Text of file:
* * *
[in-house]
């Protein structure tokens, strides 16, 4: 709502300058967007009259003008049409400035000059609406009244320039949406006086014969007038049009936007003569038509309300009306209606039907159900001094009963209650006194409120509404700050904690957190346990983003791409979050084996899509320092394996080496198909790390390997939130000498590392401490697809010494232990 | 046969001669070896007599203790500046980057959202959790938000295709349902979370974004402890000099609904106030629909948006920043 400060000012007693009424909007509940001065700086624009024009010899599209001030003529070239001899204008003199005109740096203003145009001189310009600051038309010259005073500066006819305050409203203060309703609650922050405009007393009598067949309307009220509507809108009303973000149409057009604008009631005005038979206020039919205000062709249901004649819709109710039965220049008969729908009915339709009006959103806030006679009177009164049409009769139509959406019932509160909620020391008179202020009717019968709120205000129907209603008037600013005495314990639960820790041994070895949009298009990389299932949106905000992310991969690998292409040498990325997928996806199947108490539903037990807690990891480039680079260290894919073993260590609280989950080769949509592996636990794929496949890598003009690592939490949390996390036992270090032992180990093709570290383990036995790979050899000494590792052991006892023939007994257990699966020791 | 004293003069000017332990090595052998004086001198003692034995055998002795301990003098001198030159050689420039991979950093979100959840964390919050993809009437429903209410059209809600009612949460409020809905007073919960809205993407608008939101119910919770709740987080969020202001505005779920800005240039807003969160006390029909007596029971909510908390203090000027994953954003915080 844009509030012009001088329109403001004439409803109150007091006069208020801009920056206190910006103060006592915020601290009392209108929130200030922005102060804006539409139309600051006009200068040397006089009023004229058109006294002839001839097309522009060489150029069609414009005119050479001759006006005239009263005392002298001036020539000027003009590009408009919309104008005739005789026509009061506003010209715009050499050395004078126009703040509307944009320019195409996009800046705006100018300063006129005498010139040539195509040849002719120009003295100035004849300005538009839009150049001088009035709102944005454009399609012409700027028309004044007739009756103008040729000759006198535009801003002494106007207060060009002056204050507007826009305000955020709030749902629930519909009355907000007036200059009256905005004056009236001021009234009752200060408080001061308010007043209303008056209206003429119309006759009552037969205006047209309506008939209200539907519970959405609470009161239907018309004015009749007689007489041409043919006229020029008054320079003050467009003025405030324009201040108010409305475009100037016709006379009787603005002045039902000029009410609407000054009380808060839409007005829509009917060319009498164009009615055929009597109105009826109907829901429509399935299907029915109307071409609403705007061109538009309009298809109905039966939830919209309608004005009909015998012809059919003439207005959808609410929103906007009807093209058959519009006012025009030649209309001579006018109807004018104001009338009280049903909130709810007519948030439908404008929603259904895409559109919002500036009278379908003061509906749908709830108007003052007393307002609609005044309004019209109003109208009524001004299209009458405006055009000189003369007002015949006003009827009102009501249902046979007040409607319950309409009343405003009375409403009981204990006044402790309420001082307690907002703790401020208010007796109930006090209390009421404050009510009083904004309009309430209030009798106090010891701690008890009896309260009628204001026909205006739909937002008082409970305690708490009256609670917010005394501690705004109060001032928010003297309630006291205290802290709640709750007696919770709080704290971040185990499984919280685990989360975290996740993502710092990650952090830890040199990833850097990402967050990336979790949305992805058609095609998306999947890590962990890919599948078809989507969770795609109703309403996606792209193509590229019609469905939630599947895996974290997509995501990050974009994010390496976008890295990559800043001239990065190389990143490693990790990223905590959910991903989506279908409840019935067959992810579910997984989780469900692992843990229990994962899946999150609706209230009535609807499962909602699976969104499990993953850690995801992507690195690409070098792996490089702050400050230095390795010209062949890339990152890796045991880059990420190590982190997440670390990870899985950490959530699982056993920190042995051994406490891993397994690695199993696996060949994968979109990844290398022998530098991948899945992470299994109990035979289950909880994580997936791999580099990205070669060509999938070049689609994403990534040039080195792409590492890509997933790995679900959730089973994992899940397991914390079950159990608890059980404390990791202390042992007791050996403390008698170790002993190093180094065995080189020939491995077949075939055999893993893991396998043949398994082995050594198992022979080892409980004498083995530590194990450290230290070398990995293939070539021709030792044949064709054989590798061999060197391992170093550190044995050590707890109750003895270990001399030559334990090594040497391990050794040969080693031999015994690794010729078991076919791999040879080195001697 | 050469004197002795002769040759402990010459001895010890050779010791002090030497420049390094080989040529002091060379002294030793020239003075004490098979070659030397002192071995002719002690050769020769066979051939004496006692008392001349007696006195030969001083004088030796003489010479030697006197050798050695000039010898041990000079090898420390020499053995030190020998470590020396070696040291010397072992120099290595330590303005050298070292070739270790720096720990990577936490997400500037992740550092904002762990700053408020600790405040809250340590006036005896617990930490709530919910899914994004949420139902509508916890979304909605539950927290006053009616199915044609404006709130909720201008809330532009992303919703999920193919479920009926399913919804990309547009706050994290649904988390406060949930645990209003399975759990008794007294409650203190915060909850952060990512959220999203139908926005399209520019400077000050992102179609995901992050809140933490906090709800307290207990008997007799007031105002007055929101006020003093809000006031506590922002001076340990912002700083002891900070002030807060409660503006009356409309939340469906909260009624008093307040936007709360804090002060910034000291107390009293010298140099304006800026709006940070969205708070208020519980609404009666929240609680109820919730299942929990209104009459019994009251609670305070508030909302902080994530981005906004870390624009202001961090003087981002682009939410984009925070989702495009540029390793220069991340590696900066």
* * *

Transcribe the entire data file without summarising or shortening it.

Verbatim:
[in-house]
């Protein structure tokens, strides 16, 4: 709502300058967007009259003008049409400035000059609406009244320039949406006086014969007038049009936007003569038509309300009306209606039907159900001094009963209650006194409120509404700050904690957190346990983003791409979050084996899509320092394996080496198909790390390997939130000498590392401490697809010494232990 | 046969001669070896007599203790500046980057959202959790938000295709349902979370974004402890000099609904106030629909948006920043 400060000012007693009424909007509940001065700086624009024009010899599209001030003529070239001899204008003199005109740096203003145009001189310009600051038309010259005073500066006819305050409203203060309703609650922050405009007393009598067949309307009220509507809108009303973000149409057009604008009631005005038979206020039919205000062709249901004649819709109710039965220049008969729908009915339709009006959103806030006679009177009164049409009769139509959406019932509160909620020391008179202020009717019968709120205000129907209603008037600013005495314990639960820790041994070895949009298009990389299932949106905000992310991969690998292409040498990325997928996806199947108490539903037990807690990891480039680079260290894919073993260590609280989950080769949509592996636990794929496949890598003009690592939490949390996390036992270090032992180990093709570290383990036995790979050899000494590792052991006892023939007994257990699966020791 | 004293003069000017332990090595052998004086001198003692034995055998002795301990003098001198030159050689420039991979950093979100959840964390919050993809009437429903209410059209809600009612949460409020809905007073919960809205993407608008939101119910919770709740987080969020202001505005779920800005240039807003969160006390029909007596029971909510908390203090000027994953954003915080 844009509030012009001088329109403001004439409803109150007091006069208020801009920056206190910006103060006592915020601290009392209108929130200030922005102060804006539409139309600051006009200068040397006089009023004229058109006294002839001839097309522009060489150029069609414009005119050479001759006006005239009263005392002298001036020539000027003009590009408009919309104008005739005789026509009061506003010209715009050499050395004078126009703040509307944009320019195409996009800046705006100018300063006129005498010139040539195509040849002719120009003295100035004849300005538009839009150049001088009035709102944005454009399609012409700027028309004044007739009756103008040729000759006198535009801003002494106007207060060009002056204050507007826009305000955020709030749902629930519909009355907000007036200059009256905005004056009236001021009234009752200060408080001061308010007043209303008056209206003429119309006759009552037969205006047209309506008939209200539907519970959405609470009161239907018309004015009749007689007489041409043919006229020029008054320079003050467009003025405030324009201040108010409305475009100037016709006379009787603005002045039902000029009410609407000054009380808060839409007005829509009917060319009498164009009615055929009597109105009826109907829901429509399935299907029915109307071409609403705007061109538009309009298809109905039966939830919209309608004005009909015998012809059919003439207005959808609410929103906007009807093209058959519009006012025009030649209309001579006018109807004018104001009338009280049903909130709810007519948030439908404008929603259904895409559109919002500036009278379908003061509906749908709830108007003052007393307002609609005044309004019209109003109208009524001004299209009458405006055009000189003369007002015949006003009827009102009501249902046979007040409607319950309409009343405003009375409403009981204990006044402790309420001082307690907002703790401020208010007796109930006090209390009421404050009510009083904004309009309430209030009798106090010891701690008890009896309260009628204001026909205006739909937002008082409970305690708490009256609670917010005394501690705004109060001032928010003297309630006291205290802290709640709750007696919770709080704290971040185990499984919280685990989360975290996740993502710092990650952090830890040199990833850097990402967050990336979790949305992805058609095609998306999947890590962990890919599948078809989507969770795609109703309403996606792209193509590229019609469905939630599947895996974290997509995501990050974009994010390496976008890295990559800043001239990065190389990143490693990790990223905590959910991903989506279908409840019935067959992810579910997984989780469900692992843990229990994962899946999150609706209230009535609807499962909602699976969104499990993953850690995801992507690195690409070098792996490089702050400050230095390795010209062949890339990152890796045991880059990420190590982190997440670390990870899985950490959530699982056993920190042995051994406490891993397994690695199993696996060949994968979109990844290398022998530098991948899945992470299994109990035979289950909880994580997936791999580099990205070669060509999938070049689609994403990534040039080195792409590492890509997933790995679900959730089973994992899940397991914390079950159990608890059980404390990791202390042992007791050996403390008698170790002993190093180094065995080189020939491995077949075939055999893993893991396998043949398994082995050594198992022979080892409980004498083995530590194990450290230290070398990995293939070539021709030792044949064709054989590798061999060197391992170093550190044995050590707890109750003895270990001399030559334990090594040497391990050794040969080693031999015994690794010729078991076919791999040879080195001697 | 050469004197002795002769040759402990010459001895010890050779010791002090030497420049390094080989040529002091060379002294030793020239003075004490098979070659030397002192071995002719002690050769020769066979051939004496006692008392001349007696006195030969001083004088030796003489010479030697006197050798050695000039010898041990000079090898420390020499053995030190020998470590020396070696040291010397072992120099290595330590303005050298070292070739270790720096720990990577936490997400500037992740550092904002762990700053408020600790405040809250340590006036005896617990930490709530919910899914994004949420139902509508916890979304909605539950927290006053009616199915044609404006709130909720201008809330532009992303919703999920193919479920009926399913919804990309547009706050994290649904988390406060949930645990209003399975759990008794007294409650203190915060909850952060990512959220999203139908926005399209520019400077000050992102179609995901992050809140933490906090709800307290207990008997007799007031105002007055929101006020003093809000006031506590922002001076340990912002700083002891900070002030807060409660503006009356409309939340469906909260009624008093307040936007709360804090002060910034000291107390009293010298140099304006800026709006940070969205708070208020519980609404009666929240609680109820919730299942929990209104009459019994009251609670305070508030909302902080994530981005906004870390624009202001961090003087981002682009939410984009925070989702495009540029390793220069991340590696900066």